Donald’s rubber lifeboat begins filling up, with water pouring out of a waterfall. So, in ridiculous cartoon fashion, it keeps growing and growing into a large blob. Donald begins running for his life from the bouncing blob of water. He finally stabs it, releasing the water down to a canyon below, where the Japanese were keeping their airplanes. At the end of the cartoon, Donald writes a letter saying that the enemy is “washed out.” He is no longer afraid and sort of shrugs, as if to say, “That was easy.” Obviously, this is a poke at the Japanese, saying that they were not a big threat to the United States, with outdated weapons and an overall culture of peace and politeness.

5Stop That Tank!

Stop That Tank (1942)

An overly flamboyant Adolf Hitler leads his German soldiers in tiny tanks, attacking a village while they sleep. However, Canadian soldiers are ready for the attack, and they easily fend off the Germans. During the battle, Hitler is killed and falls to the gates of hell. Hitler goes kicking and screaming, saying to the devil that he is being oppressed, and that it’s not fair. The devil laughs at the irony of Hitler complaining about oppression and says that against the anti-tank rifle, Hitler simply cannot win the war.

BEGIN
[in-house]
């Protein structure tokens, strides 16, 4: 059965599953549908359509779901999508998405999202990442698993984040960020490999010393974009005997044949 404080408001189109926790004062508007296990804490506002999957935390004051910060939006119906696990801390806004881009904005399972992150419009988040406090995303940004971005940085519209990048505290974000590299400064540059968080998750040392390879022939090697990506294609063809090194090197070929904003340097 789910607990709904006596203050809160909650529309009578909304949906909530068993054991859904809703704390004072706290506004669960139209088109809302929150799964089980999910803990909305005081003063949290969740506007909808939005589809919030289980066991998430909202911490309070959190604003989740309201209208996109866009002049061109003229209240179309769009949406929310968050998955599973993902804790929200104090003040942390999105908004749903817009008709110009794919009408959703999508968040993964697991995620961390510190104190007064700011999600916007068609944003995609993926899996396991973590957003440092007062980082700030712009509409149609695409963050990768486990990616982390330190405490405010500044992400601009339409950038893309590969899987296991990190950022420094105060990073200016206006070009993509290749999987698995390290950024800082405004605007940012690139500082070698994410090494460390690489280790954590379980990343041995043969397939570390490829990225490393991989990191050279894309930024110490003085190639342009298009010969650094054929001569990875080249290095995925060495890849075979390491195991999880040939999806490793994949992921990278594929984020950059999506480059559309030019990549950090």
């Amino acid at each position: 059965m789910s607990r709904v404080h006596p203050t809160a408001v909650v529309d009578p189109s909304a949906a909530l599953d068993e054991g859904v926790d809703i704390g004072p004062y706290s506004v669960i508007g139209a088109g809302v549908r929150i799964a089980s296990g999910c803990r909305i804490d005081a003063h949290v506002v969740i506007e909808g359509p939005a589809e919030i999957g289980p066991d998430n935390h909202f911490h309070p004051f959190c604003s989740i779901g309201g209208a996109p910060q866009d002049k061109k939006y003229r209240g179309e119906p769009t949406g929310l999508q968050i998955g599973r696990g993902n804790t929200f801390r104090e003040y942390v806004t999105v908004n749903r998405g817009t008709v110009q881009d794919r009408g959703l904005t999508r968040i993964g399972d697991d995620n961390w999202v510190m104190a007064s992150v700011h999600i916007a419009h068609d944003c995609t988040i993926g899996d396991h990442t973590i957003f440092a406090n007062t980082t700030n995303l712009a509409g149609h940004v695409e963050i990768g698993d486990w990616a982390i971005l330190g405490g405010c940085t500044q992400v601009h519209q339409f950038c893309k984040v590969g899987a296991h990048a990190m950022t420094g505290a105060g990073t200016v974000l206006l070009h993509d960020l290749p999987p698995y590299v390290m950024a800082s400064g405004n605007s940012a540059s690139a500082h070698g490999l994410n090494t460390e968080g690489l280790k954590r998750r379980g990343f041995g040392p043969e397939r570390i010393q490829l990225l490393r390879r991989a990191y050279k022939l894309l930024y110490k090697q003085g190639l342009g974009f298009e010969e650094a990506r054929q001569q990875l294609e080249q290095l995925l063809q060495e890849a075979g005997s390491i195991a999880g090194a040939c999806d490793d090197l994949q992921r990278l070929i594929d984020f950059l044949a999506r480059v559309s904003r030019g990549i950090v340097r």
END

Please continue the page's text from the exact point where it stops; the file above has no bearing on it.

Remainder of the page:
This cartoon was a commercial for war bonds and would have been shown during previews in movie theaters. Walt Disney was commissioned to create multiple cartoons in Canada. The whole point was to convince the audience that if they showed their financial support, and if they had the proper weapons that they needed to defeat the German tanks, it was possible to win the war for the Allied Forces.